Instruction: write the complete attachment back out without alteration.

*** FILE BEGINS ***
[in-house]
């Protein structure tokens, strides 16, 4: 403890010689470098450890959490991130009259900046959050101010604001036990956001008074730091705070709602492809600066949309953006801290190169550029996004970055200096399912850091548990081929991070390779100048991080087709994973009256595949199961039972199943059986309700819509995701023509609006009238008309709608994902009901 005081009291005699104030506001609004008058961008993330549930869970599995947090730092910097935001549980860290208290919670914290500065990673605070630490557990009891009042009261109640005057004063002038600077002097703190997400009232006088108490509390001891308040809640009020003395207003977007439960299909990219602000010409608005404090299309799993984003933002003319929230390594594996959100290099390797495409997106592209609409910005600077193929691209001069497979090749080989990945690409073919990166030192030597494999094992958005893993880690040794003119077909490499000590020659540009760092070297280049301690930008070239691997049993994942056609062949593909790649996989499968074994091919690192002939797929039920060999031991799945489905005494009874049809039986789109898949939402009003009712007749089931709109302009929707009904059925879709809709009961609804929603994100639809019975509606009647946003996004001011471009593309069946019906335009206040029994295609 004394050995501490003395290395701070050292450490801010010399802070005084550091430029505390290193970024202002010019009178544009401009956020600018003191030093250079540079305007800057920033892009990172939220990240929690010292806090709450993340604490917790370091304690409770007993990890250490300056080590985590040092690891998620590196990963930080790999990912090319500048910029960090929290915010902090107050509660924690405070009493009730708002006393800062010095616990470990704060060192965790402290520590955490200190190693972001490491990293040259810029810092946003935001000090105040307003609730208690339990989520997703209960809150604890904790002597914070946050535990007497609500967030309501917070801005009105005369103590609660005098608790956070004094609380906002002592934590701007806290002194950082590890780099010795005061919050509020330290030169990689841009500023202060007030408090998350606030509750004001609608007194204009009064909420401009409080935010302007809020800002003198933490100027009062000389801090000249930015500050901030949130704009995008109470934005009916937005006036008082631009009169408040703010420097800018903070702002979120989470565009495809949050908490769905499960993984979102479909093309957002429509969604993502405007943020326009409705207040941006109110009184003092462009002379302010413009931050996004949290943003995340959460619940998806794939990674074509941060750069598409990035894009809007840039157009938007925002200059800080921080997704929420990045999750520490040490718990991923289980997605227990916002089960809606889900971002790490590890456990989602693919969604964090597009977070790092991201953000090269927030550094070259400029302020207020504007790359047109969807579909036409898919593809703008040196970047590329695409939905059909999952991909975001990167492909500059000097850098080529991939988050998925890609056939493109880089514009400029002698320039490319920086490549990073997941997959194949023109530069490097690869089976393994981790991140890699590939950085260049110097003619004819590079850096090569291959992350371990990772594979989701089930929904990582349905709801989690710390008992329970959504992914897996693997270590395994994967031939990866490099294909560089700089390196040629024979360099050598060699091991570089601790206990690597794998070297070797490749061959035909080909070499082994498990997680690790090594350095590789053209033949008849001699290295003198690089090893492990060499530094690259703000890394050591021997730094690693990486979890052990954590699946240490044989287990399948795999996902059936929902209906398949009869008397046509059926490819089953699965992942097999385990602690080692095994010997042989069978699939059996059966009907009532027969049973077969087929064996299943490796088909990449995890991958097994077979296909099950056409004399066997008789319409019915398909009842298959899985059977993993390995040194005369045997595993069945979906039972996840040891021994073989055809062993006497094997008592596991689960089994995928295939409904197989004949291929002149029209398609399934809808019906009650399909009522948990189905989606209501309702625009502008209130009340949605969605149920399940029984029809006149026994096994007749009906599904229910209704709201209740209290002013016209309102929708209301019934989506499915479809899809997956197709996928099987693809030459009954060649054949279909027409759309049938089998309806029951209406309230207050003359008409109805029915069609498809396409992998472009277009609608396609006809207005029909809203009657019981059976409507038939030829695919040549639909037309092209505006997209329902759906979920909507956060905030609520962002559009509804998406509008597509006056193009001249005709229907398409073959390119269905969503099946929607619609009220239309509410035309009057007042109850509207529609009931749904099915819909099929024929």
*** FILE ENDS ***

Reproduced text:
[in-house]
């Protein structure tokens, strides 16, 4: 403890010689470098450890959490991130009259900046959050101010604001036990956001008074730091705070709602492809600066949309953006801290190169550029996004970055200096399912850091548990081929991070390779100048991080087709994973009256595949199961039972199943059986309700819509995701023509609006009238008309709608994902009901 005081009291005699104030506001609004008058961008993330549930869970599995947090730092910097935001549980860290208290919670914290500065990673605070630490557990009891009042009261109640005057004063002038600077002097703190997400009232006088108490509390001891308040809640009020003395207003977007439960299909990219602000010409608005404090299309799993984003933002003319929230390594594996959100290099390797495409997106592209609409910005600077193929691209001069497979090749080989990945690409073919990166030192030597494999094992958005893993880690040794003119077909490499000590020659540009760092070297280049301690930008070239691997049993994942056609062949593909790649996989499968074994091919690192002939797929039920060999031991799945489905005494009874049809039986789109898949939402009003009712007749089931709109302009929707009904059925879709809709009961609804929603994100639809019975509606009647946003996004001011471009593309069946019906335009206040029994295609 004394050995501490003395290395701070050292450490801010010399802070005084550091430029505390290193970024202002010019009178544009401009956020600018003191030093250079540079305007800057920033892009990172939220990240929690010292806090709450993340604490917790370091304690409770007993990890250490300056080590985590040092690891998620590196990963930080790999990912090319500048910029960090929290915010902090107050509660924690405070009493009730708002006393800062010095616990470990704060060192965790402290520590955490200190190693972001490491990293040259810029810092946003935001000090105040307003609730208690339990989520997703209960809150604890904790002597914070946050535990007497609500967030309501917070801005009105005369103590609660005098608790956070004094609380906002002592934590701007806290002194950082590890780099010795005061919050509020330290030169990689841009500023202060007030408090998350606030509750004001609608007194204009009064909420401009409080935010302007809020800002003198933490100027009062000389801090000249930015500050901030949130704009995008109470934005009916937005006036008082631009009169408040703010420097800018903070702002979120989470565009495809949050908490769905499960993984979102479909093309957002429509969604993502405007943020326009409705207040941006109110009184003092462009002379302010413009931050996004949290943003995340959460619940998806794939990674074509941060750069598409990035894009809007840039157009938007925002200059800080921080997704929420990045999750520490040490718990991923289980997605227990916002089960809606889900971002790490590890456990989602693919969604964090597009977070790092991201953000090269927030550094070259400029302020207020504007790359047109969807579909036409898919593809703008040196970047590329695409939905059909999952991909975001990167492909500059000097850098080529991939988050998925890609056939493109880089514009400029002698320039490319920086490549990073997941997959194949023109530069490097690869089976393994981790991140890699590939950085260049110097003619004819590079850096090569291959992350371990990772594979989701089930929904990582349905709801989690710390008992329970959504992914897996693997270590395994994967031939990866490099294909560089700089390196040629024979360099050598060699091991570089601790206990690597794998070297070797490749061959035909080909070499082994498990997680690790090594350095590789053209033949008849001699290295003198690089090893492990060499530094690259703000890394050591021997730094690693990486979890052990954590699946240490044989287990399948795999996902059936929902209906398949009869008397046509059926490819089953699965992942097999385990602690080692095994010997042989069978699939059996059966009907009532027969049973077969087929064996299943490796088909990449995890991958097994077979296909099950056409004399066997008789319409019915398909009842298959899985059977993993390995040194005369045997595993069945979906039972996840040891021994073989055809062993006497094997008592596991689960089994995928295939409904197989004949291929002149029209398609399934809808019906009650399909009522948990189905989606209501309702625009502008209130009340949605969605149920399940029984029809006149026994096994007749009906599904229910209704709201209740209290002013016209309102929708209301019934989506499915479809899809997956197709996928099987693809030459009954060649054949279909027409759309049938089998309806029951209406309230207050003359008409109805029915069609498809396409992998472009277009609608396609006809207005029909809203009657019981059976409507038939030829695919040549639909037309092209505006997209329902759906979920909507956060905030609520962002559009509804998406509008597509006056193009001249005709229907398409073959390119269905969503099946929607619609009220239309509410035309009057007042109850509207529609009931749904099915819909099929024929």